Thanks for this it’s encouraging to see your efforts, and it certainly fits with the Big Society agenda.

    I do, however, have one question. Why are you not soliciting feedback on the designs – given that the designs are conveying the functionality? It seems to me that you’ve got a good basis on your deck to get some meaningful feedback on design (and by the, the functionality).

    One small feedback from me: be careful with 3D rotating carousels, especially when you might have more than an optimum number of items on the carousel. Perhaps a jquery version might be appropriate.

    All the same, well done. It’s a great start.

    Champion Breaks

    1. Hi Champion Breaks

      On your question, the answer is “we will be”. The design should follow function, so once we know what the functionality will be, and our designer has reached his perfect iPad/macchiato ratio, I will share the design elements in a separate post. It’s worth saying that the design work is part of a wider site revamp project that we have underway.


  2. Hi Ade,

    We spoke a couple of months ago about this and it’s great to see the progress!

    I’ve since been on the GCN ‘Digital engagement for open policy-making’ course run, as you know, by Steph Gray and Dave Briggs. What I’d like to know is how the Matrix differs from Steph’s Digital Engagement Guide and Dave’s Digital Engagement Cookbook. If ‘the market’ is already meeting the need for a catalogue of searchable case studies, then why do we need government to provide another?

    I don’t mean to sound critical, I just don’t understand how all these great resources fit together.


    1. Hi Graham. Thanks for commenting. You raise a good (and not unfairly critical) point.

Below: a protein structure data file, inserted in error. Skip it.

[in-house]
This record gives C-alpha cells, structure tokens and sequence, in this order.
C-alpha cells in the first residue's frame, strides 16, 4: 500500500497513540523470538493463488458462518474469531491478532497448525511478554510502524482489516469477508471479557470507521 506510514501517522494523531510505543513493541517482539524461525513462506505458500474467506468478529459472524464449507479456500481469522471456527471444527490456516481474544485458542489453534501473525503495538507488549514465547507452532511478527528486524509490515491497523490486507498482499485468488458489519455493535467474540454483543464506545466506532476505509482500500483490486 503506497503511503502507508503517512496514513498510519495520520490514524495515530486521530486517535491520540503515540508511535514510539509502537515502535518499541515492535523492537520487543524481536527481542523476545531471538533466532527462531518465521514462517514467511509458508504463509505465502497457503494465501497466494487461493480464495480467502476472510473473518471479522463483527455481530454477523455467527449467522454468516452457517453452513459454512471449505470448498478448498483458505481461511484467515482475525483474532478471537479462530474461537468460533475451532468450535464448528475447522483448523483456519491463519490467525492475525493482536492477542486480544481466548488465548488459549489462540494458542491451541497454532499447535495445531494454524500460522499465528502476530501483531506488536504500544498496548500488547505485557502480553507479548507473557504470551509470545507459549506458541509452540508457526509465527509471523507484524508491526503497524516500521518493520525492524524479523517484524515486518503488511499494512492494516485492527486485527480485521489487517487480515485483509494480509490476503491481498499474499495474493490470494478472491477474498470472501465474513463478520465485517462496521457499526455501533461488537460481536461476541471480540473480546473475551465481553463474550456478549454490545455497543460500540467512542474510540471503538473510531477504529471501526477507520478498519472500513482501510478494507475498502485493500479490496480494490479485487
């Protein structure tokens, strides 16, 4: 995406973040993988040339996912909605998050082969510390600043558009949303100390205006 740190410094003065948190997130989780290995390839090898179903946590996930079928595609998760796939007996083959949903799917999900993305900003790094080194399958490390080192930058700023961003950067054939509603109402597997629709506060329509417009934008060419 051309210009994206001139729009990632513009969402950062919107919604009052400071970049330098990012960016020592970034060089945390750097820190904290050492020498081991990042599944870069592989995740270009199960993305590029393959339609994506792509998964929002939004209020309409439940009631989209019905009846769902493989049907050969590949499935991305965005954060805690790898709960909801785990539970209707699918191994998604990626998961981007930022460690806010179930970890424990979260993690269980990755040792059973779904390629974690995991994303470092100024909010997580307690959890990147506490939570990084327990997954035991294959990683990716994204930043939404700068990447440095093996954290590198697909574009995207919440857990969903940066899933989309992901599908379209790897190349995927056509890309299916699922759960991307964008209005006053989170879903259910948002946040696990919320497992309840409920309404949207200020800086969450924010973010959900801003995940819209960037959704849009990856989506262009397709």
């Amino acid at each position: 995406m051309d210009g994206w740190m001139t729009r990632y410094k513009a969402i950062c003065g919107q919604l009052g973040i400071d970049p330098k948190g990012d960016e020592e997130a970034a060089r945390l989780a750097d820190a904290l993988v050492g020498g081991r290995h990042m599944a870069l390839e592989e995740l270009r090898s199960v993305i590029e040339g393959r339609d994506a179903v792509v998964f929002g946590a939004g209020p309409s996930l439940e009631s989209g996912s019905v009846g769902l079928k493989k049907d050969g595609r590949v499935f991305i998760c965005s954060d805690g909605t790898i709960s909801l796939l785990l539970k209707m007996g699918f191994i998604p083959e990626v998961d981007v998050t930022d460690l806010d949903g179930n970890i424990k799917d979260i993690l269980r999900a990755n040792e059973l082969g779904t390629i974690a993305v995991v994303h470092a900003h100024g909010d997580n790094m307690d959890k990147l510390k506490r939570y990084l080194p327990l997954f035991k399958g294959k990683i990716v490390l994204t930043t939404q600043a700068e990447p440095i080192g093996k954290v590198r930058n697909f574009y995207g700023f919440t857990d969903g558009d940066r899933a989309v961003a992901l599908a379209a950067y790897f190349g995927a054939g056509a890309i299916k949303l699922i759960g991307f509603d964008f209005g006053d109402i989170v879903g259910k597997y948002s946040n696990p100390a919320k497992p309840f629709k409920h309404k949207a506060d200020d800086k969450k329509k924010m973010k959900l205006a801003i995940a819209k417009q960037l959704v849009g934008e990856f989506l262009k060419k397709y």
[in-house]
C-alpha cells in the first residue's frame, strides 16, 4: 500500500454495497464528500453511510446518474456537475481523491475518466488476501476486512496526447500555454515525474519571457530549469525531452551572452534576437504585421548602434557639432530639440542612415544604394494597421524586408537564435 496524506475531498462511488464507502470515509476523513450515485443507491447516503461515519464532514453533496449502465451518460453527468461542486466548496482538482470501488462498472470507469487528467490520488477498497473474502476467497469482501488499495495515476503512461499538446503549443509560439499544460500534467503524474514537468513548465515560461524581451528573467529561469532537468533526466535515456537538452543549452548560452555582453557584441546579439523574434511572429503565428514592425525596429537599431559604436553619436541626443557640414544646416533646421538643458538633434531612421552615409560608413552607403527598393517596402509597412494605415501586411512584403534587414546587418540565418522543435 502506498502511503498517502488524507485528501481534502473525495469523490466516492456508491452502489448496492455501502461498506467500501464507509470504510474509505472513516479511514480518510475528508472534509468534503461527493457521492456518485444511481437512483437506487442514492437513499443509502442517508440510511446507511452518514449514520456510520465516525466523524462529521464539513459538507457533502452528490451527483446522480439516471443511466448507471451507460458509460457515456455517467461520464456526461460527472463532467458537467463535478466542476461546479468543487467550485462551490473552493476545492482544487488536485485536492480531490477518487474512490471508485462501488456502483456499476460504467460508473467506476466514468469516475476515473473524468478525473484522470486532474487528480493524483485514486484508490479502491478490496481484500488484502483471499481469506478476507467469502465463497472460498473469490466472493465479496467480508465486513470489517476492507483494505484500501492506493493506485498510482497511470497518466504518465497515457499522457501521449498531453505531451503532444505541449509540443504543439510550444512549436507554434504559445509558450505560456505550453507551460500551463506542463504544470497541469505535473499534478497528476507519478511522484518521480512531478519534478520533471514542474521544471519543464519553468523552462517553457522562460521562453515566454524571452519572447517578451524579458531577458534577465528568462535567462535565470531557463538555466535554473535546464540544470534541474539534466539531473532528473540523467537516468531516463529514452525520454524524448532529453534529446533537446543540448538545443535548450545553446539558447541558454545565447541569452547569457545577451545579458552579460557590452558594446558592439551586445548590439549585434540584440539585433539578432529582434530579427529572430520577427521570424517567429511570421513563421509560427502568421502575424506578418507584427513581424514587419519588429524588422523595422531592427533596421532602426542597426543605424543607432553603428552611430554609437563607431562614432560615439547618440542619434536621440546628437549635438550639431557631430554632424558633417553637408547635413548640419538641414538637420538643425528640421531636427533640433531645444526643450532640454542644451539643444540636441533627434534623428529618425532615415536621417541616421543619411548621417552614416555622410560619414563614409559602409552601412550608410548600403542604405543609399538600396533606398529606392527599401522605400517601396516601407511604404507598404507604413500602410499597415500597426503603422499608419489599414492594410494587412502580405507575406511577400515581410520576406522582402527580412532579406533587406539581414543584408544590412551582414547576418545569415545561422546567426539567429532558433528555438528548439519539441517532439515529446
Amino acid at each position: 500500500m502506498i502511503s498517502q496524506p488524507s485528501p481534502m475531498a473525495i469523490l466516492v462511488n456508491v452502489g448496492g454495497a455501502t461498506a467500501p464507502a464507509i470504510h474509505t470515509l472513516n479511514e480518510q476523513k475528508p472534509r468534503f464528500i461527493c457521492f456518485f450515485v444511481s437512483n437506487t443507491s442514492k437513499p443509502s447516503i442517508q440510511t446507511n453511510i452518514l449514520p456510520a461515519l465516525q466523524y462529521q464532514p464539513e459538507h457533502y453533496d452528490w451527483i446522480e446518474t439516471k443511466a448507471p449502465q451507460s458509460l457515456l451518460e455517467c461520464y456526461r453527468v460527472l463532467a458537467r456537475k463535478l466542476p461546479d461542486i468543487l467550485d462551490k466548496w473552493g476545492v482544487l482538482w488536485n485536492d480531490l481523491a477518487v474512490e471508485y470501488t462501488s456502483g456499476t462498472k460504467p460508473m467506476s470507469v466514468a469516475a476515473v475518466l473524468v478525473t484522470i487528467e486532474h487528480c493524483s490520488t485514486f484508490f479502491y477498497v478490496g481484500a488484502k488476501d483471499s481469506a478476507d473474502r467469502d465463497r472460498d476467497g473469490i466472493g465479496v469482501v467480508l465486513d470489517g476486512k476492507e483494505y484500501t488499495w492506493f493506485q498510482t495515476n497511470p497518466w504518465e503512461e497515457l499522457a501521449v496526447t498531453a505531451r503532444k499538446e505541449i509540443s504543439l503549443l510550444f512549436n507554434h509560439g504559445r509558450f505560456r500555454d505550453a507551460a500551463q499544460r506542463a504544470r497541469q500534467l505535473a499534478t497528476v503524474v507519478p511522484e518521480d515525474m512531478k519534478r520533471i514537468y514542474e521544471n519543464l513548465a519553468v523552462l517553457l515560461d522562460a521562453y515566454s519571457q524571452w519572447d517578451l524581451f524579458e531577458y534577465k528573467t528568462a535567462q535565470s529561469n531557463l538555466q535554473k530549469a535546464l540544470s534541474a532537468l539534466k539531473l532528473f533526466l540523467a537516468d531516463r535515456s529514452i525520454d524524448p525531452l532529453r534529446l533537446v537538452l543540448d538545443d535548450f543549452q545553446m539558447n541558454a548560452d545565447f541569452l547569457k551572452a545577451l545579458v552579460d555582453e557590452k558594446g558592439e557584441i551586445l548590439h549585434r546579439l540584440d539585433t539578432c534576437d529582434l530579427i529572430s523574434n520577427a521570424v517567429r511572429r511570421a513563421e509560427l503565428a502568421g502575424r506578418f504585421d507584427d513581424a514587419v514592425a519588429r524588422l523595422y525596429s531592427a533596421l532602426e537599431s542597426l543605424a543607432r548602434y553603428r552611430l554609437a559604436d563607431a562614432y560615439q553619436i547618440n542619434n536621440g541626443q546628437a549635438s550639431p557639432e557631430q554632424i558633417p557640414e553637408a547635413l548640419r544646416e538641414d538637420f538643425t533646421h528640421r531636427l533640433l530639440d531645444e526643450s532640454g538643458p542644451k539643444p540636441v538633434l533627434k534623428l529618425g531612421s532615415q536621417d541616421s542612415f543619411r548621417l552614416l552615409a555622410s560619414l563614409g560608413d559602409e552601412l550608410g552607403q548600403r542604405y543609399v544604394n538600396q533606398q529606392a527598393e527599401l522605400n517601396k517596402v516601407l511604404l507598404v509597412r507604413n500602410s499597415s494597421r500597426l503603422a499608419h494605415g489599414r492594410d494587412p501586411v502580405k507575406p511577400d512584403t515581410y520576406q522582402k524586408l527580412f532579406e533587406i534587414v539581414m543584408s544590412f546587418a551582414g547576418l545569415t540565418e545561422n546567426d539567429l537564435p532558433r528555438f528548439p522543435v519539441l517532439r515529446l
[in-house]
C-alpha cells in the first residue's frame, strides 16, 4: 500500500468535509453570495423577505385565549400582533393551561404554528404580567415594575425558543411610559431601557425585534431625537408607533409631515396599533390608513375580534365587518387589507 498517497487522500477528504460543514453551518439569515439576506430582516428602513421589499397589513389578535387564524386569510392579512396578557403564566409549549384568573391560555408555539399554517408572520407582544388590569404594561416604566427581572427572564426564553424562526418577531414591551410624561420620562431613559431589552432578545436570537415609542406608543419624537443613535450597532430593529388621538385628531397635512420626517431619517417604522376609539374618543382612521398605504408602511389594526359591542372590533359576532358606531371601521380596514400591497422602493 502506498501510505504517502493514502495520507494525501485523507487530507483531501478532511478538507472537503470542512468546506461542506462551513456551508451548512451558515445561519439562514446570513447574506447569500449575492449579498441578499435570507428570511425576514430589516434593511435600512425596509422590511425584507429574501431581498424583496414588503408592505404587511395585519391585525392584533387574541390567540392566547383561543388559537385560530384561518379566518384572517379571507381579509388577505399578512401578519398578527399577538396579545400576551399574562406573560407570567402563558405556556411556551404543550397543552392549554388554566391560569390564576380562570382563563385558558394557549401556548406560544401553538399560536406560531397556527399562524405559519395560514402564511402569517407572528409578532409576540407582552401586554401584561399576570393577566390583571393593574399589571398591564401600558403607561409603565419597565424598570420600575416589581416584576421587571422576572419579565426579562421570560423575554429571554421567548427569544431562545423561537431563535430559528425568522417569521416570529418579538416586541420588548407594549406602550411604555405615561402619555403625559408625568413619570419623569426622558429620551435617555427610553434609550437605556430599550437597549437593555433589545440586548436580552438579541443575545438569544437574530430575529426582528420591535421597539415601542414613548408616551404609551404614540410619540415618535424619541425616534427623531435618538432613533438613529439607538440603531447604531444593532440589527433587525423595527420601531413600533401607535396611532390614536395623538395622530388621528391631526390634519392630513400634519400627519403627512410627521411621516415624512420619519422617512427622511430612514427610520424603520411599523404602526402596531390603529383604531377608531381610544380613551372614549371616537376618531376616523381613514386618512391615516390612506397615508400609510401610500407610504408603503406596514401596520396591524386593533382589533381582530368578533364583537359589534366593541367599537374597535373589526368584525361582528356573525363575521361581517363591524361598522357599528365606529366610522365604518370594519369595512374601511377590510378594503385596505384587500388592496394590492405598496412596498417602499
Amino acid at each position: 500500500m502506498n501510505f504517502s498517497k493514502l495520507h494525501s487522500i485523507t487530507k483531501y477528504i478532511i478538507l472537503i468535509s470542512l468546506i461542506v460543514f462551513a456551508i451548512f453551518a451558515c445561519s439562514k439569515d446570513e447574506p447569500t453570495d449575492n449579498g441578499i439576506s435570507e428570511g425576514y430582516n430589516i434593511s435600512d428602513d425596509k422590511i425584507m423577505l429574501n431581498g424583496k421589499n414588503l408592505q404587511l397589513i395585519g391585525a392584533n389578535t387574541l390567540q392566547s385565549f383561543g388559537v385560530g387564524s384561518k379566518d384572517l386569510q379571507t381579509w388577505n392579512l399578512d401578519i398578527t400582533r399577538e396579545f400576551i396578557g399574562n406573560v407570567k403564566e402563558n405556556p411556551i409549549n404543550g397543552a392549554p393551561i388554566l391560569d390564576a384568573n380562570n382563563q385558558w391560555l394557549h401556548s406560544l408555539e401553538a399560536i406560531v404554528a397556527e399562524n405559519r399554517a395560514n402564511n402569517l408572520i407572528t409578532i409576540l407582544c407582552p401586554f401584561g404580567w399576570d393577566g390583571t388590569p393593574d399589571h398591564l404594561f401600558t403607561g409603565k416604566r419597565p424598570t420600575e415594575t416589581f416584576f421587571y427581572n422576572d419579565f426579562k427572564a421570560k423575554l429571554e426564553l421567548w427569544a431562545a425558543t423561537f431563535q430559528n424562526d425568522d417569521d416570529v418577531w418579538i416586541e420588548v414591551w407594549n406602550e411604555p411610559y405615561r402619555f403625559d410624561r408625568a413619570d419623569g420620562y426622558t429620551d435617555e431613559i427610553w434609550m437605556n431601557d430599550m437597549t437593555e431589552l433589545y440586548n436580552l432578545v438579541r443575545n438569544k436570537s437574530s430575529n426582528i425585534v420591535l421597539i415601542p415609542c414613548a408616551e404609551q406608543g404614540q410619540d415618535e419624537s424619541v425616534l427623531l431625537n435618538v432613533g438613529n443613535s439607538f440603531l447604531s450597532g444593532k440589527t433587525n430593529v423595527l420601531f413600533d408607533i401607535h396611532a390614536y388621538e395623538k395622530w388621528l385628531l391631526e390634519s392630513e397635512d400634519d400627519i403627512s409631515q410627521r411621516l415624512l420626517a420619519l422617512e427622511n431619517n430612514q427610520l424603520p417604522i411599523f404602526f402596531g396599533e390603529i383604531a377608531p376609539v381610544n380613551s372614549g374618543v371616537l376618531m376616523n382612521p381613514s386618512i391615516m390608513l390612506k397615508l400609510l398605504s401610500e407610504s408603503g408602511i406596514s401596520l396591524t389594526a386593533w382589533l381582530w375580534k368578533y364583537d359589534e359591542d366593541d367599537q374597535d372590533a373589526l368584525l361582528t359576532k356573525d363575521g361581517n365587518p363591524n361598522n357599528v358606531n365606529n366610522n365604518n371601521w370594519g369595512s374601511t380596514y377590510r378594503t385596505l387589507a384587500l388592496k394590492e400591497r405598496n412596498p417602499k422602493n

So let me try to explain.

      Firstly, there are similarities between the Matrix and the Digital Engagement Cookbook/ Guide: both highlight digital tools and techniques successfully used in consultations and engagement exercises. In fact when the project scope was limited to consultations/ engagement exercises we considered simply pointing people at the Digital Engagement Cookbook.

      However there are differences too. The Digital Engagement Cookbook and guide don’t provide case studies in the way we’re proposing the Matrix should. Nor do they support the ‘tool/product bios’ or enable policymakers to rate these tools (or read the reviews of others) that are being proposed for the Matrix.

      Further open policy making (OPM) ‘happened’ and effectively embedding it required more than simply showcasing digital tools. Some of what was required were identified by those who took part in the vote on the behaviours of the Ideal Open Policy Team. I attempted to explore some of these in an earlier blog post. The most pertinent, in relation to the Matrix and aside from digital tools, is building a community. As I explain in the aforementioned post identifying the policy makers behind various open policy making exercises is important in fostering the kind of peer-to-peer learning that will embed the kinds of open policy practices that policy makers have indicated they want to see.

      Finally, in response to your final query about “how all these great resources [I hope you’re including the Matrix in that category :-)] fit together”, I think the Digital Engagement Cookbook/ Guide and the Matrix will complement one another- especially since the latter cover a broader range of engagement tools/platforms. There are things we could do make this smoother e.g. incorporating some of the filters and categories used in the cookbook/guide. I’m open to suggestions of course, so please do share if any occur to you.